For the past two years, businesses have been scrambling to comply with the California Consumer Privacy Act (“CCPA”)—the first comprehensive data privacy law in the United States with broad extraterritorial reach. This was a difficult task for most businesses because of high compliance costs, the COVID-19 outbreak and resulting government shutdowns, and uncertainty regarding the scope and applicability of the law due to the CCPA’s constant state of flux.
With the November 3, 2020 general elections fast approaching, businesses may have to go through this cycle again if Californians approve Proposition 24, a ballot measure that will implement the California Privacy Rights Act (“CPRA”). If the CPRA becomes law, it will significantly amend the CCPA and make it as comprehensive as the European Union’s General Data Protection Regulation (“GDPR”). Fortunately, even if it passes, the CPRA will not be enforceable until January 1, 2023. This gives businesses two years to address any compliance gaps. Further, because the CPRA amends the CCPA, businesses can build on their existing procedures and protocols to ensure compliance with the new law. However, businesses should not delay compliance because, if approved, the CPRA would apply to personal information collected as of January 1, 2022.
Below is a summary of twelve key provisions of the CPRA.
1. Definition of “Business”
Under the CCPA, for-profit businesses are subject to the act if they collect and make decisions regarding Californians’ personal information, conduct business in California, and meet one of the following three criteria: (1) have annual gross revenues over $25 million; (2) buy, receive, sell, or share the personal information of 50,000 or more Californians, households or devices; or (3) derive 50 percent or more of their annual revenues from selling Californians’ personal information. Further, if an entity does not meet this definition, it will still be subject to the CCPA if it controls or is controlled by a business that meets this standard and shares common branding with the business.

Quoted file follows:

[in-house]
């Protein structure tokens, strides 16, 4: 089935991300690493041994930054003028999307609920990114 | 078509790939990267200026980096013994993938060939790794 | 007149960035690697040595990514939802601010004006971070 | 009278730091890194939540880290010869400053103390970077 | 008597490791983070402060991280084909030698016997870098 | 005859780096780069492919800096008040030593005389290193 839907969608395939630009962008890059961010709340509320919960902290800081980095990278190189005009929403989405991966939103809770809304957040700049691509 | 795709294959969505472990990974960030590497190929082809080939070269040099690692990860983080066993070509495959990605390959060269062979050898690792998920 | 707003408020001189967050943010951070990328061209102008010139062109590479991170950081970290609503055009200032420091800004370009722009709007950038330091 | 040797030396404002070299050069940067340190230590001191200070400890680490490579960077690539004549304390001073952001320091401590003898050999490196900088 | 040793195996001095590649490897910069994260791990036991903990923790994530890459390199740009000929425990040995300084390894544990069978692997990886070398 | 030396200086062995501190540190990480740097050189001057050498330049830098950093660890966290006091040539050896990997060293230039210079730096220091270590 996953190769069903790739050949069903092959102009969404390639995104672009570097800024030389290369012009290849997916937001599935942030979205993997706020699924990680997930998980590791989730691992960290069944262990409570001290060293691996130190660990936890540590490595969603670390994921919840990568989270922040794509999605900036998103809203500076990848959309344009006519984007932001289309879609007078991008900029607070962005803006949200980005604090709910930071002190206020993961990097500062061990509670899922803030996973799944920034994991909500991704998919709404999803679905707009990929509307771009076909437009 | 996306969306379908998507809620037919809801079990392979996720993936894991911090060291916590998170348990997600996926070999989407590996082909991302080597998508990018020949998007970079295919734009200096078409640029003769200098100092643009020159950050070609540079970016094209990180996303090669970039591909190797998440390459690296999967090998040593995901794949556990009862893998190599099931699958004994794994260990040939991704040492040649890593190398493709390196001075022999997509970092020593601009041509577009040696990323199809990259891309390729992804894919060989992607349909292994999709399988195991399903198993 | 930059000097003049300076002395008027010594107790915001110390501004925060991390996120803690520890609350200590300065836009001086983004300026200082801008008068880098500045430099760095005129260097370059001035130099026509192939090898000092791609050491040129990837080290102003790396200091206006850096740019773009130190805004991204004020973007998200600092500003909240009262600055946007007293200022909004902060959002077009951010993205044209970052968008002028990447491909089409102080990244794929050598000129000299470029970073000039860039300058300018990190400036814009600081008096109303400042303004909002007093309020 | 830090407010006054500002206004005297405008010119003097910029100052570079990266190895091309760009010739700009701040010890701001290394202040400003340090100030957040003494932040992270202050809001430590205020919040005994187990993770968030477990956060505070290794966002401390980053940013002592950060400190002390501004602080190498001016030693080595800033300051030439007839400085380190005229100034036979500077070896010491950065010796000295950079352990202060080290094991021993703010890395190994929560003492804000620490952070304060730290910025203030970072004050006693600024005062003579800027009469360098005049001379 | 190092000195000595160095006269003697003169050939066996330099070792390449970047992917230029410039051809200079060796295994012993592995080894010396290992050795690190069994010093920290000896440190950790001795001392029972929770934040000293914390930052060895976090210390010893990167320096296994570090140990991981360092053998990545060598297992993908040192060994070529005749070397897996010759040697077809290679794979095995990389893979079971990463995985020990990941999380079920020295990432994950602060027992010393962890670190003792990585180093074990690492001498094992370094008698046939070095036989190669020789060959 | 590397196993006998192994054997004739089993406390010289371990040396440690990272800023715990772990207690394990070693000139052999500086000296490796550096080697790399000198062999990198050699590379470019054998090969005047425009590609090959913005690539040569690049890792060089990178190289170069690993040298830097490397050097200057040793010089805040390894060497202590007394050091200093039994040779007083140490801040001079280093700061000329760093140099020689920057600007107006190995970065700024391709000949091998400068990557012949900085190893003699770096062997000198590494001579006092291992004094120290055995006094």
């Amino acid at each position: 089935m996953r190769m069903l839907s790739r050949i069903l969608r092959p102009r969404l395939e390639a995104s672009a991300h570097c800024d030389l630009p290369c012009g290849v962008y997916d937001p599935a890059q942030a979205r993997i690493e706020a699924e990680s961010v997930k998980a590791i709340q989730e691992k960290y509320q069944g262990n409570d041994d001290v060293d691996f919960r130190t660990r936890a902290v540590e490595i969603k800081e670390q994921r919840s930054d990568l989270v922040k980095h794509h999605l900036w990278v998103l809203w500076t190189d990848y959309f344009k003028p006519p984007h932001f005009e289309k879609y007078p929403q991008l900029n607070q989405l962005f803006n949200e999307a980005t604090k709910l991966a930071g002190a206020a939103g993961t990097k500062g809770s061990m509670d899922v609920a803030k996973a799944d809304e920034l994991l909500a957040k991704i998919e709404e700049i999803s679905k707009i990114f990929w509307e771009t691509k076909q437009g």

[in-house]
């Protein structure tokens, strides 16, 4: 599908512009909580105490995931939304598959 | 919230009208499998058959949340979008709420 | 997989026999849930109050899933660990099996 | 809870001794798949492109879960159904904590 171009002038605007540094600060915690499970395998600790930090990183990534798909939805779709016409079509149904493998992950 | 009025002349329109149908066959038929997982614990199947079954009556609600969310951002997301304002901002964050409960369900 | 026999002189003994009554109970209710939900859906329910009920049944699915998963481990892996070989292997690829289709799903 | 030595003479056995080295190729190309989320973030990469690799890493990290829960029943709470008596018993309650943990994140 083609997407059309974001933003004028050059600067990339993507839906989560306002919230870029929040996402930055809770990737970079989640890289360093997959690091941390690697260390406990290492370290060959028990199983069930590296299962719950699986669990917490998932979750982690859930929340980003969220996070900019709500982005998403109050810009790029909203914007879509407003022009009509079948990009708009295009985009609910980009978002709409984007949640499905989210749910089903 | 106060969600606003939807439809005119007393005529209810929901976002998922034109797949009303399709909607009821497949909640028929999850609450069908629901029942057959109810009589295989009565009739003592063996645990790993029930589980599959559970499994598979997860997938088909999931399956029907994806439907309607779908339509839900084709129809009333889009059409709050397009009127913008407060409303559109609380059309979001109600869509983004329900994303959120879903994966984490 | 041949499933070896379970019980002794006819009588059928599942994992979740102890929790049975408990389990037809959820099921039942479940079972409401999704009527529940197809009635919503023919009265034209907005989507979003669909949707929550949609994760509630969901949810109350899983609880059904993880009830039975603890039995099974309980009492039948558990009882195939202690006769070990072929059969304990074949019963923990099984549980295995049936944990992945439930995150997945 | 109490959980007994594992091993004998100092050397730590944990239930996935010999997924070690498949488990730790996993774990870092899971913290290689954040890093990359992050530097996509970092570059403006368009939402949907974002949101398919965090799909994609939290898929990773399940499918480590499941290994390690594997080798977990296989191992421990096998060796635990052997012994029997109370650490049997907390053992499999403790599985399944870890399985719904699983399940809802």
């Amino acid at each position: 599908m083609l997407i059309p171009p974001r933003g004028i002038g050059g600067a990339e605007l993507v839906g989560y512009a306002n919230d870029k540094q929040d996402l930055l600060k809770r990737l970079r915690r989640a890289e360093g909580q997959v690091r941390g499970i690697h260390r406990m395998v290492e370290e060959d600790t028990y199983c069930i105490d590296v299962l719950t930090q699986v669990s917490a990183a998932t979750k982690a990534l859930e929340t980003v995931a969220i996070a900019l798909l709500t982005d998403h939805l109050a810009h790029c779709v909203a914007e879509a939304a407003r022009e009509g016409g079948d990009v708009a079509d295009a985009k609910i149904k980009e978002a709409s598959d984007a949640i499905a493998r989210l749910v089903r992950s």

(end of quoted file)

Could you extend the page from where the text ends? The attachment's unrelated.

The CPRA would largely keep this definition intact, but modify it in some ways. For the second prong above, the CPRA has increased the number of Californians from 50,000 to 100,000. For the third prong above, the CPRA would encompass businesses that derive 50 percent or more of their annual revenue from selling or sharing Californians’ personal information. The distinction between selling and sharing is discussed further below. Moreover, joint ventures and partnerships that are composed of businesses would be subject to the CPRA if each business has at least a 40 percent interest in the venture or partnership. Finally, entities could voluntarily agree to be bound by the CPRA if they certify with the new enforcement authority that they are in compliance with and agree to be bound by the CPRA. Of course, businesses can voluntarily choose to comply with the CCPA as well, but the CPRA provides an express provision for doing so.
2. New Rights with Respect to “Sensitive Personal Information”
The CCPA applies to the collection, use, and disclosure of “personal information.” Personal information is information that identifies, relates to, describes, is reasonably capable of being associated with, or could reasonably be linked, directly or indirectly, with a particular consumer or household. The CCPA also provides examples of different categories of personal information in the definition.
The CPRA defines personal information the same way, but would now include a separate definition for “sensitive personal information” (similar to the GDPR, which calls it “special category of personal data”). Sensitive personal information is defined as personal information that reveals the following:
- a consumer’s social security number, driver’s license, state identification card, or passport number;
- a consumer’s account log-in, financial account, debit card, or credit card number, in combination with any required security or access code, password, or credentials allowing access to an account;
- a consumer’s precise geolocation;
- a consumer’s racial or ethnic origin, religious or philosophical beliefs, or union membership;
- the contents of a consumer’s mail, email, and text messages, unless the business is the intended recipient of the communication; and
- a consumer’s genetic data.
Under the CPRA, if a business collects sensitive personal information, it would have to provide notice that it collects sensitive personal information (in addition to the notice required for personal information), the categories of sensitive personal information it collects, the purpose of the collection or use, and if it sells or shares sensitive personal information.